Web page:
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Barry Hardy
President, OpenTox Association and CEO, Edelweiss Connect

Dr. Barry Hardy is the Chief Executive Officer (CEO) at Edelweiss Connect where he is leading its team supporting the development of new integrating solutions in industrial product design and safety assessment and the translation of research methods to industrial practice. Example recent commercial developments include the creation of the SaferWorldbyDesign platform (, and the development of the SaferSkin ( and EdelweissData products ( He is currently leading the development of risk assessment knowledge infrastructure and solutions, including new approach methods, SaferbyDesign, sustainability and next generation risk assessment solutions (

He coordinated the OpenTox project in predictive toxicology and is currently President of the OpenTox Association, founded in 2015 as an international non-profit organisation promoting an open knowledge community approach to new methods in predictive toxicology and the 3Rs principles of the refinement, reduction and replacement of animal experiments. Previously, he led the infrastructure development for the IMI EBiSC stem cell banking project, the eNanoMapper project developing solutions supporting nanotechnology safety assessment, OpenRiskNet infrastructure development supporting risk assessment, and knowledge infrastructure development for ACEnano, NanoCommons and EU-ToxRisk.

Dr. Hardy obtained his Ph.D. in 1990 from Syracuse University working in computational science. He was a National Research Fellow at the FDA Center for Biologics and Evaluation, a Hitchings-Elion Fellow at Oxford University and CEO of Virtual Environments International. He was a pioneer in the 1990s in the development of Web technology applied to virtual scientific communities and conferences. He has developed technology solutions for internet-based communications, tutor-supported e-learning, laboratory automation systems, and computational science and informatics. In recent years he has also been active in the field of knowledge management as applied to supporting innovation, communities of practice, and collaboration, with a particular focus on developing new evidence-based methods in predictive toxicology and safety assessment.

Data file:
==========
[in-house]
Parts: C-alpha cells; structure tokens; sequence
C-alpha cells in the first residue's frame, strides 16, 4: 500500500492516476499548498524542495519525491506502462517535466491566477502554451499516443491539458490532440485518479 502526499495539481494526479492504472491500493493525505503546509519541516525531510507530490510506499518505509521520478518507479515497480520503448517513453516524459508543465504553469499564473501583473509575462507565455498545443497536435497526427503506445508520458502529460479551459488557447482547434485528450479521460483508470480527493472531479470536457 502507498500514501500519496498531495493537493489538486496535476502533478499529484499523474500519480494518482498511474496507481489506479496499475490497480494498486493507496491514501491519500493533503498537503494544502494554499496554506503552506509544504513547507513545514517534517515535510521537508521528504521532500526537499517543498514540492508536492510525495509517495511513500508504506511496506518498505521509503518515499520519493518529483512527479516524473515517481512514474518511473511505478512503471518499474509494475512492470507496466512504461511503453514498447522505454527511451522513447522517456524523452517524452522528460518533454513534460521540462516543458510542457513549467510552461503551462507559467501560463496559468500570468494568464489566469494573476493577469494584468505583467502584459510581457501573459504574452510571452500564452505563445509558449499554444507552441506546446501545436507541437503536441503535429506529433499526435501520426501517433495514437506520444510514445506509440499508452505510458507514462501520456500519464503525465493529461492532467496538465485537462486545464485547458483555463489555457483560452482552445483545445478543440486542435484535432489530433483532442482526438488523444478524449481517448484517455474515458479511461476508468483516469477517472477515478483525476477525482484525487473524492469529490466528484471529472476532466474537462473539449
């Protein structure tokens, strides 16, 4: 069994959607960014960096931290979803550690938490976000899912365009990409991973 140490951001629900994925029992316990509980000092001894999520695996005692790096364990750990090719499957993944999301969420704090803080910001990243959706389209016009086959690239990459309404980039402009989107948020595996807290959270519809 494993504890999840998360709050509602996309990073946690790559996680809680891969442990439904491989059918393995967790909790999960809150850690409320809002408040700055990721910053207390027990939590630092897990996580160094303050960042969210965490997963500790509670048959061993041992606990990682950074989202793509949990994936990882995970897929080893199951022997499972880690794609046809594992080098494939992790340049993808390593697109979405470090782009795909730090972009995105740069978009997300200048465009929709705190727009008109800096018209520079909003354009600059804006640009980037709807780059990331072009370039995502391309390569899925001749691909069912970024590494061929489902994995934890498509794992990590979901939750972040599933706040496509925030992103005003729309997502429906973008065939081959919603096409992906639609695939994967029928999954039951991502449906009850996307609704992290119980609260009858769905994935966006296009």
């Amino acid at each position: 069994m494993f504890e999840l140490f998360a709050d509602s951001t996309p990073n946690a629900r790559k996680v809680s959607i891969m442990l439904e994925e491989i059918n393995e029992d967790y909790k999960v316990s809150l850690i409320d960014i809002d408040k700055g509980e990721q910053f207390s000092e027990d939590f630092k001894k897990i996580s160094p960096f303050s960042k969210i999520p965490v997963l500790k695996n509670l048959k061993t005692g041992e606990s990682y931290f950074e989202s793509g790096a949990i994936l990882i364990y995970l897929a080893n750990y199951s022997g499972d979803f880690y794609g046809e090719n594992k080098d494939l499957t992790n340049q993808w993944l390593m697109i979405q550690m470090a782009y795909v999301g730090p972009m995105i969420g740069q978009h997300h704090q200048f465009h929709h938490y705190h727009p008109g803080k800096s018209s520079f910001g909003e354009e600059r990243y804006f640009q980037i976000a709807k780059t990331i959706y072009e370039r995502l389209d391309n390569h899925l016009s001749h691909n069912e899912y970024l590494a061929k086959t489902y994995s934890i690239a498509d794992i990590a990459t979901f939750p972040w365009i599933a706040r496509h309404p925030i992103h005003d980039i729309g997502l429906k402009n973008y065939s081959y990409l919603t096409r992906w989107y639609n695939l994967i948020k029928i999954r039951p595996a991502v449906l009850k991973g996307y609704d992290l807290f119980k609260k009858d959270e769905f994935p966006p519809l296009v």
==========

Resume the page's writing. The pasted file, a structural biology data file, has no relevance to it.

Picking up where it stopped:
OpenTox Virtual Conference 2023

OpenToxAI - A Perspective and Open Framework for Application of AI in Toxicology and Risk Assessment

OpenTox established principles for an open science framework in predictive toxicology with the original OpenTox framework publication in 2010 (1). The framework emphasised semantic interoperability between knowledge resources with well-defined metadata describing data, algorithm, modelling, validation, and reporting resources. The principles have been increasingly adopted over time, although somewhat slowly and incompletely in practice, but accelerated by recent initiatives such as the FAIR approach to data resources, data sharing, and reuse (2).

There has been a growing and intensive research activity in the area of artificial intelligence (AI) over recent years, significantly accelerated over recent months by the release of OpenAI’s ChatGPT. It is a good time to reconsider the principles of OpenTox and how they should be extended as they are affected by new research in AI, i.e., can we propose what an OpenToxAI framework should be? I will propose such a set of principles in this talk and how we should account for current experiences in different fields of application in our current and future work in toxicology and risk assessment. My proposal will be open to discussion, refinement, and improvement by the participating OpenTox Virtual Conference group including faculty and class members, as well as the broader community including the OpenTox community. We will then complete its publication, and use it as a tool to guide our case study work and OpenTox Open Science cloud development involving the use of AI in our services and applications.

(1) Collaborative development of predictive toxicology applications, Hardy, B. at al J Cheminform, 2010 Aug 31;2(1):7. doi: 10.1186/1758-2946-2-7. (
(2) FAIR principles, (